Evolutionary Christianity II – Wake Up, Grow Up, Show Up

Abstract

Building on the first sermon of the series, which claimed that the core of Christian faith – cross and resurrection – is descriptive of the evolutionary process, this sermon suggests how that might impact our theological language. It puts traditional understandings of the Doctrine of Salvation, the Doctrine of Sanctification and Eschatology side by side with the workings of an “evolutionary Christianity.”

A series disclaimer of sorts: There is a lot to be said for the traditional-mythic understanding of the faith. If that theological framework is working for you, that is OK with me. That said, it doesn’t work for a great many people in our culture; I’m among them, and that is why I am exploring other ways to describe our faith. I’m exploring language that is intelligible in our modern or post-modern context. I’m glad to dialogue with anyone about it, but if you find that I’m just annoying you, may I suggest you stop reading? I’m not writing to tick anyone off.

 

Evolution and Faith – Wake Up, Grow Up, Show Up  (Audio – right click to download)

My text for the sermon this week is the same text as last week, but I’m just going to read one verse in the middle of the prologue to the Gospel of John – verse 12 of chapter 1.

But to all who received the logos, [this pattern or driving force in creation], to all who received him, who trusted in his name, he gave power to become children of God.

____________

1 Last week I spoke of the cross and the resurrection, the central motif of the Christian religion, as being descriptive of the process of evolution. A movement of death to life, but more than a movement from death to life, it’s from death to a new life, to something novel, something that’s unexpected, something that our imaginations cannot produce or predict. It comes out of nowhere, like when you put two hydrogen atoms and an oxygen atom together and you get water. We might have predicted that the atoms would stick together, but without having seen it before, I’m thinking we would not have predicted the property of flow.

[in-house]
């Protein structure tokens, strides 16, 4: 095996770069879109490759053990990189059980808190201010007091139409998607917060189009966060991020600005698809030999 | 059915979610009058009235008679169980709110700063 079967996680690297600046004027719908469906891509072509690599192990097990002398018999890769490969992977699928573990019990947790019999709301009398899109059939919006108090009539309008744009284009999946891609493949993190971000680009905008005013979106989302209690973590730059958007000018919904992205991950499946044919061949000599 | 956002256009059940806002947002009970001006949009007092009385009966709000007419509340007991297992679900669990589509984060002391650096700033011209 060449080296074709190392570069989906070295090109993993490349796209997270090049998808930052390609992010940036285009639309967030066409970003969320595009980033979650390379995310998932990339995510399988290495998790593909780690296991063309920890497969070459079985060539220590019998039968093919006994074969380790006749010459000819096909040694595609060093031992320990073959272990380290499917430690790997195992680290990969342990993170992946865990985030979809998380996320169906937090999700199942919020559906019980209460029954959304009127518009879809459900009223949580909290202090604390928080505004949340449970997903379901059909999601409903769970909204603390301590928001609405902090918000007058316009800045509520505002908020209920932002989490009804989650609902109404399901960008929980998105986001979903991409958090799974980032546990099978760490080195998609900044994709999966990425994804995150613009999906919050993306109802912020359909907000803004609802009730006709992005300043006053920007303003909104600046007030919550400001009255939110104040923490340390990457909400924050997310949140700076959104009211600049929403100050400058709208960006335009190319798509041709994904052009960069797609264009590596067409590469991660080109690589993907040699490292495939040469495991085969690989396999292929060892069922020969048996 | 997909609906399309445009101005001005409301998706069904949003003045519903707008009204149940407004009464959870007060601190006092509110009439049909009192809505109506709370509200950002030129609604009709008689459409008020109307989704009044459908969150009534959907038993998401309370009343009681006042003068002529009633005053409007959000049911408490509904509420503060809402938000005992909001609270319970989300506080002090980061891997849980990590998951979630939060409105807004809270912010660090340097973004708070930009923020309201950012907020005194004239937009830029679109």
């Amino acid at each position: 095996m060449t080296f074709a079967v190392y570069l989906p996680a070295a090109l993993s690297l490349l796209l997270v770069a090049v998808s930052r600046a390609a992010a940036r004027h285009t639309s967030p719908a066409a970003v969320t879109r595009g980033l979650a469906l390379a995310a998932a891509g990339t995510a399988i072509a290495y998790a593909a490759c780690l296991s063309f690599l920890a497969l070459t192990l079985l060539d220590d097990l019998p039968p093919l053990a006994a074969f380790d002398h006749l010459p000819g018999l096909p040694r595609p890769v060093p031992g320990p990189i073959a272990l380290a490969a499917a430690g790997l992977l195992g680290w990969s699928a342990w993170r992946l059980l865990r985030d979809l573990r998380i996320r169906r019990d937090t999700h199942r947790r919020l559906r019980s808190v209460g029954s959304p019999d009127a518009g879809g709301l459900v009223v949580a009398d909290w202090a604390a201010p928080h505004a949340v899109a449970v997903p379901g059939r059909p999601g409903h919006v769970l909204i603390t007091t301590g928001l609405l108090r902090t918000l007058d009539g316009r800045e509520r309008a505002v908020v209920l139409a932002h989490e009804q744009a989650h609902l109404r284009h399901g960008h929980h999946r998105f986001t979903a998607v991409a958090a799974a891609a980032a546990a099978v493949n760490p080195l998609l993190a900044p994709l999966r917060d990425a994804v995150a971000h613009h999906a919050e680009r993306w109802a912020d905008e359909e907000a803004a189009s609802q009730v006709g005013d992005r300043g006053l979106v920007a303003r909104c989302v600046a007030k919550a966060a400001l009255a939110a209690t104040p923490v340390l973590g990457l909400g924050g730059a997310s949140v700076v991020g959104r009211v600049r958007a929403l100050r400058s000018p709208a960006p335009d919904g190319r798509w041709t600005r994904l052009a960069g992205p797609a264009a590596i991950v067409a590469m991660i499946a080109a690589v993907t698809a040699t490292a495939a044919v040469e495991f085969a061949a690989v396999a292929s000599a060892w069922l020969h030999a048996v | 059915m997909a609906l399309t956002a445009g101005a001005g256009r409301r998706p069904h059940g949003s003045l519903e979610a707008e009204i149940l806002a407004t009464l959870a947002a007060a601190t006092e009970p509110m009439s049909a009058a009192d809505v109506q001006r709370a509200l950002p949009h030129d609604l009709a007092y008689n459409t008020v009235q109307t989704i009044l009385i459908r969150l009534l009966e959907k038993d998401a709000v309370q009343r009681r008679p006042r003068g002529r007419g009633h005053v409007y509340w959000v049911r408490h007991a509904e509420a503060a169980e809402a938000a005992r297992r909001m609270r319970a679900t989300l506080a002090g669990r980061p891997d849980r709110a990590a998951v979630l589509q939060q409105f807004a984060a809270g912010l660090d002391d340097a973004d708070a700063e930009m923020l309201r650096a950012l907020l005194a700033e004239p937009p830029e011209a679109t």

Once single celled organisms had formed and were floating around in the midst of the oceans, would we have expected them to come together and form cooperative entities? We would not have predicted cooperation and we certainly would not have imagined those cooperatives becoming entities with each cell playing a specialized role. We would not have imagined the development of a brain with so many synapses firing, more than the grains of sands on the earth we’re told. Out of that came the another novel evolutionary event. The development of an entity that is self-consciousness. The universe created something that can see and love the universe and then even that evolves. Cross and resurrection: from old humanity to the new human being, is the way Paul put it.

So this movement from death to new life, from cross to resurrection, I said was descriptive of that evolutionary process. In fact, for me it is part of that evolutionary process. A number of people had questions about that and I thought it might be useful to put this idea up – side by side – with traditional understandings of Christian faith. To do that I’ll take a different approach to preaching than is my normal mode.